We recently detailed the Henneke body condition scoring system, a method of determining your horse's soundness. This 9-point grading scale helps you consistently measure fat loss and accumulation so you can keep your horse at a healthy weight. This past May, however, a group of British researchers developed a new system that reveals more insight into equine health than Henneke alone.
According to TheHorse.com, the researchers believed that, with metabolic disorders like insulin resistance and equine obesity becoming more prevalent, Henneke by itself was not effective in rating fat accumulation. The issue, they theorized, was that the commonly used system didn't properly account for internal stores of adipose tissue. A horse could receive a Henneke score of 5 – the right mix of leanness and fat – but have fat tissue accumulated around the stomach, heart or intestines that led to health problems later on. These reserves could only be discovered during an autopsy.
"This tool is essential only because information about internal (fat) reserves – specifically omental and mesenteric adipose tissues – cannot be obtained in living horses," said Caroline Argo, head of the University of Surrey's Department for Veterinary Clinical Sciences, to TheHorse.com. "Because these depots are only visible at surgery or post-mortem, it is the only mechanism we have to collect information about the size of these depots and its relationship with health and disease."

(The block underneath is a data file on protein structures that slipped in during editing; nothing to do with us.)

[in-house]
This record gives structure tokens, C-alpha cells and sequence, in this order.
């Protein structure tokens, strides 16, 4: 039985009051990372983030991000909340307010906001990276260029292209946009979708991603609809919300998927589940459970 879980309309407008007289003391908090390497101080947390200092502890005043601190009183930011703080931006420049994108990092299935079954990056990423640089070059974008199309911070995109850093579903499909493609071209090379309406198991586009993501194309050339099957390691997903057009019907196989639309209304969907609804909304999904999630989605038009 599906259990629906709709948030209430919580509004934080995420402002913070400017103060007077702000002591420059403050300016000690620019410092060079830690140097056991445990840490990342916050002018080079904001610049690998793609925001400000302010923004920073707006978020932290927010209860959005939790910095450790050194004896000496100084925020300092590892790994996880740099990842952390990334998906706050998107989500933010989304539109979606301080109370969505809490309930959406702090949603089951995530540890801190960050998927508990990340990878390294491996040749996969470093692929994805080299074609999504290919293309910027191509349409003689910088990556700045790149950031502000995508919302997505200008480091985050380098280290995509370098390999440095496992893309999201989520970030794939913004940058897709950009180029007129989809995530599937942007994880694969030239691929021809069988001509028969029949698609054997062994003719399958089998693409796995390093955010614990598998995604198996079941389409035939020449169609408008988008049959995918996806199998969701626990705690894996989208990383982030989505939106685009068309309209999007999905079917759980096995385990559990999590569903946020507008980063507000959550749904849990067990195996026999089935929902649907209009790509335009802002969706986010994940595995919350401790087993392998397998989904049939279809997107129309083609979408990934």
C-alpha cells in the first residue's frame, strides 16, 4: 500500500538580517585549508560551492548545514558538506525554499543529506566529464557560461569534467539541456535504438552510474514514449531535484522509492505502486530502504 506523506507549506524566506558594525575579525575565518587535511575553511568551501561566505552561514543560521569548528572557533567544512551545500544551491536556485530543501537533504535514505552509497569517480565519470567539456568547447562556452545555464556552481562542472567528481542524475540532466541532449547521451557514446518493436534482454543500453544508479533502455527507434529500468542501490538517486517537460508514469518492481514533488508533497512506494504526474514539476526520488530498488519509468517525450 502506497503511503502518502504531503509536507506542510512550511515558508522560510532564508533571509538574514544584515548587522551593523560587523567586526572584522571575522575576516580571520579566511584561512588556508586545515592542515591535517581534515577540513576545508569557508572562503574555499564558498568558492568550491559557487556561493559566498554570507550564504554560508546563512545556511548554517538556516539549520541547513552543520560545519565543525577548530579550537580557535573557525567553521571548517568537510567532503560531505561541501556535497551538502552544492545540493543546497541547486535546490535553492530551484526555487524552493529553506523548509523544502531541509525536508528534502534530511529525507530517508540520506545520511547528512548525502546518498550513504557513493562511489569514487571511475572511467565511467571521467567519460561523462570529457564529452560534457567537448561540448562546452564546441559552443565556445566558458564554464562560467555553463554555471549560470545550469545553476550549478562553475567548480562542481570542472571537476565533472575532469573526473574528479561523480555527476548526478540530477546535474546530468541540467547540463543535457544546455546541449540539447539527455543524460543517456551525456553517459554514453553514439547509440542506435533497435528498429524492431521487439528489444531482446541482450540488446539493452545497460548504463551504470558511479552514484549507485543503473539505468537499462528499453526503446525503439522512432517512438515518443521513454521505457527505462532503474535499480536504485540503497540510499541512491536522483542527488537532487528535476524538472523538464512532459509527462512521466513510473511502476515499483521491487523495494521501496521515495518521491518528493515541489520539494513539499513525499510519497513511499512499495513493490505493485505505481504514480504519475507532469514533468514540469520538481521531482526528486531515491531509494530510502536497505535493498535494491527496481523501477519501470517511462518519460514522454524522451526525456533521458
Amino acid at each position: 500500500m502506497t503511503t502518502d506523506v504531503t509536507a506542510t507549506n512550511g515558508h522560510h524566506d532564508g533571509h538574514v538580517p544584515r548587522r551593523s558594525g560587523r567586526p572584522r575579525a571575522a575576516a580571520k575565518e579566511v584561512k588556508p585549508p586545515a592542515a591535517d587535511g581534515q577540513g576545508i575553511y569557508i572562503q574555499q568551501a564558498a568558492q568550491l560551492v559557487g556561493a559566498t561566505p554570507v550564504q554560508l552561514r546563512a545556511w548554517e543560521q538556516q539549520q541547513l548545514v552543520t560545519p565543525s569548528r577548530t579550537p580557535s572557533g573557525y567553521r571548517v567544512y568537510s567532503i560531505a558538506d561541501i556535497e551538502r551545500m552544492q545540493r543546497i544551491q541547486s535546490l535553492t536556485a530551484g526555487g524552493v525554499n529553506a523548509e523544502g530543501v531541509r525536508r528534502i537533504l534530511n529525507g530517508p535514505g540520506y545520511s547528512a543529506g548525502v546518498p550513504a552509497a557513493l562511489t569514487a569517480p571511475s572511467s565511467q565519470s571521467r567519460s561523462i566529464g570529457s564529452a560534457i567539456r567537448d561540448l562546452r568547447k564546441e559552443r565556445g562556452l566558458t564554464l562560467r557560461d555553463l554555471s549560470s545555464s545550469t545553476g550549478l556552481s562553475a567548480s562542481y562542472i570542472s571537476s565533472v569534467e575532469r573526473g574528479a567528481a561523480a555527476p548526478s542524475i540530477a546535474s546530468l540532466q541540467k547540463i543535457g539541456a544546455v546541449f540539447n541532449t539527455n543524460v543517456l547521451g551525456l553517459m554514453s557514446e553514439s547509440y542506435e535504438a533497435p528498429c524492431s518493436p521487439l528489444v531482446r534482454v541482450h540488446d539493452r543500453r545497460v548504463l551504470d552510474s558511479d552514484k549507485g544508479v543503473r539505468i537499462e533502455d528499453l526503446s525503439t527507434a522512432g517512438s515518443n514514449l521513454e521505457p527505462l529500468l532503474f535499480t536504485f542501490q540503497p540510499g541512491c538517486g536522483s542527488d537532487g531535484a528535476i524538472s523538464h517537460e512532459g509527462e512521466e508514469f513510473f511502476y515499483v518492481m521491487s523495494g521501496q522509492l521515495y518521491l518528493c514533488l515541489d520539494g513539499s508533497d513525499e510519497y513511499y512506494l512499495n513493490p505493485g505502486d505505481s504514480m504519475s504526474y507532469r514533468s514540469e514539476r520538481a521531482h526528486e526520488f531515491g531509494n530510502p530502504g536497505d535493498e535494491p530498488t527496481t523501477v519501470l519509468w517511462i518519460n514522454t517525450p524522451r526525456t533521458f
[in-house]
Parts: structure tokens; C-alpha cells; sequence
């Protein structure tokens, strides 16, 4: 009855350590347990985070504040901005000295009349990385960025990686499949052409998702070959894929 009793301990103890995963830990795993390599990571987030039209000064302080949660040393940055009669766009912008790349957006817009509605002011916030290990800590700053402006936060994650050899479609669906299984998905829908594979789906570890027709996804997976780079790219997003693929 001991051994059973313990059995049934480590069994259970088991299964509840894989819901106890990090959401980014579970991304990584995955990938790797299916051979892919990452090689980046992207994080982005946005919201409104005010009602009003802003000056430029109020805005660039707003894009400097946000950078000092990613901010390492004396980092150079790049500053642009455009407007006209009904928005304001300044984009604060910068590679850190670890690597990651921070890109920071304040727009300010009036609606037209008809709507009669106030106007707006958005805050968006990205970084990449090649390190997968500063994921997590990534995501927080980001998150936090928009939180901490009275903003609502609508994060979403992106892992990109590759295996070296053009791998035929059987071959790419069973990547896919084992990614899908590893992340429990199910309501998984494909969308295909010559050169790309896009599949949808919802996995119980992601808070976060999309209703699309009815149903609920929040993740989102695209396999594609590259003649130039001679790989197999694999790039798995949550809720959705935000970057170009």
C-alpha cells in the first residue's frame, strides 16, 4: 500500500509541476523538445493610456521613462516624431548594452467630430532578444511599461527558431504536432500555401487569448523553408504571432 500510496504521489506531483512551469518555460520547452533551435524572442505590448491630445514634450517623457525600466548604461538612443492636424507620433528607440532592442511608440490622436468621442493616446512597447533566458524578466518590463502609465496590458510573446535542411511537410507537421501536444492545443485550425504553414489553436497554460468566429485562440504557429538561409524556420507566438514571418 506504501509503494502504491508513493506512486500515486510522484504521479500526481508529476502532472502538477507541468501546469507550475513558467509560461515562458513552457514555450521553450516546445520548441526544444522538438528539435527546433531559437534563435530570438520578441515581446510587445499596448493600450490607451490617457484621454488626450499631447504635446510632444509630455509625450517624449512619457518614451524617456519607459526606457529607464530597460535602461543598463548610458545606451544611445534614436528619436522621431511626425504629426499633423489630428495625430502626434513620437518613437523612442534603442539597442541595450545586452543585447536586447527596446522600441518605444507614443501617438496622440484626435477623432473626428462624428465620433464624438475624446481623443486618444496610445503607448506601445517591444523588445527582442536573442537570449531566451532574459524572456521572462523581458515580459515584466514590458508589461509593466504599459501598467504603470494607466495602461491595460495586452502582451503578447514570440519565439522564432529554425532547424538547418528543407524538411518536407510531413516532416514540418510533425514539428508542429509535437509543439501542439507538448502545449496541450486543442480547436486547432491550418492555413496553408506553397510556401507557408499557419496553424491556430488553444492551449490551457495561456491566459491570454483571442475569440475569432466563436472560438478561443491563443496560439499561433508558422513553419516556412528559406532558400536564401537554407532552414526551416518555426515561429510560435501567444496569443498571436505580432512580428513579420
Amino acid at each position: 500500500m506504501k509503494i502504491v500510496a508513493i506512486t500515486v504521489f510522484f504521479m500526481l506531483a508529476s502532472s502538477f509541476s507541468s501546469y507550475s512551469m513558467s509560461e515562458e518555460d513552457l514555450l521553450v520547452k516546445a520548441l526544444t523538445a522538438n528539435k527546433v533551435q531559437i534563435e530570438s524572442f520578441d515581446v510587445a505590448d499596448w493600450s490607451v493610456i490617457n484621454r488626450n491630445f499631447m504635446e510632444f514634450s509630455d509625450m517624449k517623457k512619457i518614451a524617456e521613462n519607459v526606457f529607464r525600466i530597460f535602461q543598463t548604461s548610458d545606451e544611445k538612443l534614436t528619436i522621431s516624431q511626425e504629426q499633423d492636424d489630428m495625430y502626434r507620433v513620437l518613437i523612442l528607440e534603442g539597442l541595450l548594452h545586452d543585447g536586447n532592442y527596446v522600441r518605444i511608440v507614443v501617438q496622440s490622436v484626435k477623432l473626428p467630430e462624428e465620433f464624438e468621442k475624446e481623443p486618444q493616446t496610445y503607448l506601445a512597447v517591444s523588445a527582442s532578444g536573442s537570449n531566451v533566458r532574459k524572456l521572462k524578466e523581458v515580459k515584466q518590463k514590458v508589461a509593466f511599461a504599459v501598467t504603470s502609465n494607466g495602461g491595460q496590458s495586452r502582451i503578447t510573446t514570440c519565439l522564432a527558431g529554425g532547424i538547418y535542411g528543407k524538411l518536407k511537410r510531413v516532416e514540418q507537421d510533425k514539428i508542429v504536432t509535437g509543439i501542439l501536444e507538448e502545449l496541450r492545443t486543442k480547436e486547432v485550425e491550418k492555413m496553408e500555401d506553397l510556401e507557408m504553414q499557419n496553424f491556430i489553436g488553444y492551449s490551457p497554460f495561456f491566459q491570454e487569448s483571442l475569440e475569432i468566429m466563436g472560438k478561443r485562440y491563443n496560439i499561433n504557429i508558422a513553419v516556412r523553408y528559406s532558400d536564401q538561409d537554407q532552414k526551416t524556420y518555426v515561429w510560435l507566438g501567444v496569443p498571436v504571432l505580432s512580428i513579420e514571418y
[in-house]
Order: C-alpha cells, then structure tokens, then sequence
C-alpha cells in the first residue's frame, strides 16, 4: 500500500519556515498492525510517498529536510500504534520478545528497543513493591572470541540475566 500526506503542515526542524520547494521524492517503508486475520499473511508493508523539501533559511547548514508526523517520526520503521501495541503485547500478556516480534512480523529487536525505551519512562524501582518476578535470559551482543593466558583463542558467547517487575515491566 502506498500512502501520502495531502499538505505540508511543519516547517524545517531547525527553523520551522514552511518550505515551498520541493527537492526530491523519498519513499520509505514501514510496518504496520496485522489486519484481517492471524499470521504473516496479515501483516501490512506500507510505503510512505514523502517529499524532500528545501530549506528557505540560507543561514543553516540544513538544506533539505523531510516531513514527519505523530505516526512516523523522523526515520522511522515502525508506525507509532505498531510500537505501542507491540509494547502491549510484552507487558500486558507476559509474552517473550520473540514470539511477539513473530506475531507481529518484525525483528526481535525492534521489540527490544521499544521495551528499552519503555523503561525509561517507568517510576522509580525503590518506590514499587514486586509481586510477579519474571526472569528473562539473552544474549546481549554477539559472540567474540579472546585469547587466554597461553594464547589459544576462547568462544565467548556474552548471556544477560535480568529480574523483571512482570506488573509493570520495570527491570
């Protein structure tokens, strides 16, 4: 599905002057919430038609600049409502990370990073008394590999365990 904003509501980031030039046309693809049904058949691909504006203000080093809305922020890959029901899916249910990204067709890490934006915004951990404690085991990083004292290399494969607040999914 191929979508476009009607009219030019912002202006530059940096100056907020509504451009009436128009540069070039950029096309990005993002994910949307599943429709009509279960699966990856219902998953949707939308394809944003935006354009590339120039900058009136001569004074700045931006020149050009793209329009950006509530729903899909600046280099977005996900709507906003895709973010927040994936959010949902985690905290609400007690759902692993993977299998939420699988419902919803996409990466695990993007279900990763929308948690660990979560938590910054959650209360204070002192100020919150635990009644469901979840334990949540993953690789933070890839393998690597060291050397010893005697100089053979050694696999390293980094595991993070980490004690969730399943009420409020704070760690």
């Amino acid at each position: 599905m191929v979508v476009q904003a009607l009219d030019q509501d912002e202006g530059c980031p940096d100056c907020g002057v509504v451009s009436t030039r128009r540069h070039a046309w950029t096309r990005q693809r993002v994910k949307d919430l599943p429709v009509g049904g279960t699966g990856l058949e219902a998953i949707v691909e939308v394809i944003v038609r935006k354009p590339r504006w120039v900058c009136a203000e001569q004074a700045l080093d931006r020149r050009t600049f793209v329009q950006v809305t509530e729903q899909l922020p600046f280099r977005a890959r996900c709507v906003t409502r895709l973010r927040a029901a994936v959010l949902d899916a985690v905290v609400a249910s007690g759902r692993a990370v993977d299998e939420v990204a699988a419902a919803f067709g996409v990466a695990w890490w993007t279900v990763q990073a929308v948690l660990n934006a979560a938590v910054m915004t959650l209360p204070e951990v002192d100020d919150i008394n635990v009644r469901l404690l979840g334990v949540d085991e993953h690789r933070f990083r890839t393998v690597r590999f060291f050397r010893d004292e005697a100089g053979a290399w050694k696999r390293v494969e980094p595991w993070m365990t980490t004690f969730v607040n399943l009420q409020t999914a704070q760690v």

In addition, they realized that, while Henneke was acceptable for scoring thin and healthy horses, it failed to successfully differentiate various levels of obesity. Observers could tell a horse was overweight, but they couldn't accurately predict how much additional body fat the animal had.
The EQUIFAT system
"The researchers developed a 5-point scoring system to measure fat accumulation."
To solve these problems, the researchers developed a 5-point scoring system, where 1 indicated little or no fat visible and 5 meant severe accumulation. They took post-mortem images from 38 horses of varying weights, specifically focusing on fat deposits near the stomach, small intestine, heart, top of the neck and rump.
After creating the 5-point scale, researchers tested its repeatability by having 24 participants assess the images in accordance with the scoring system. Some of the participants were allowed to use half numbers, which proved more successful that using whole ones.
Of course, the conductors of the study realized veterinarians and horse owners couldn't rely on the EQUIFAT system as is to determine the internal fatness of a still-living horse. Through further testing, they were able to relate these scores to those of the Henneke system. In particular, they noted the presence of fat in the abdominal region was particularly close to the equivalent score on the Henneke rating.
Keeping horses lean and healthy
The EQUIFAT system is still new and has yet to reach widespread use. In the mean time, horse owners need a method of keeping animals fit. A proper diet and exercise regiment will help keep your horse at a healthy weight. In addition, equine supplements can assist with any nutritional deficiencies that can affect weight gain. For horses without such issues, use Finish Line's Stretch Run Plus to support a healthy metabolism and help the muscles properly utilize energy.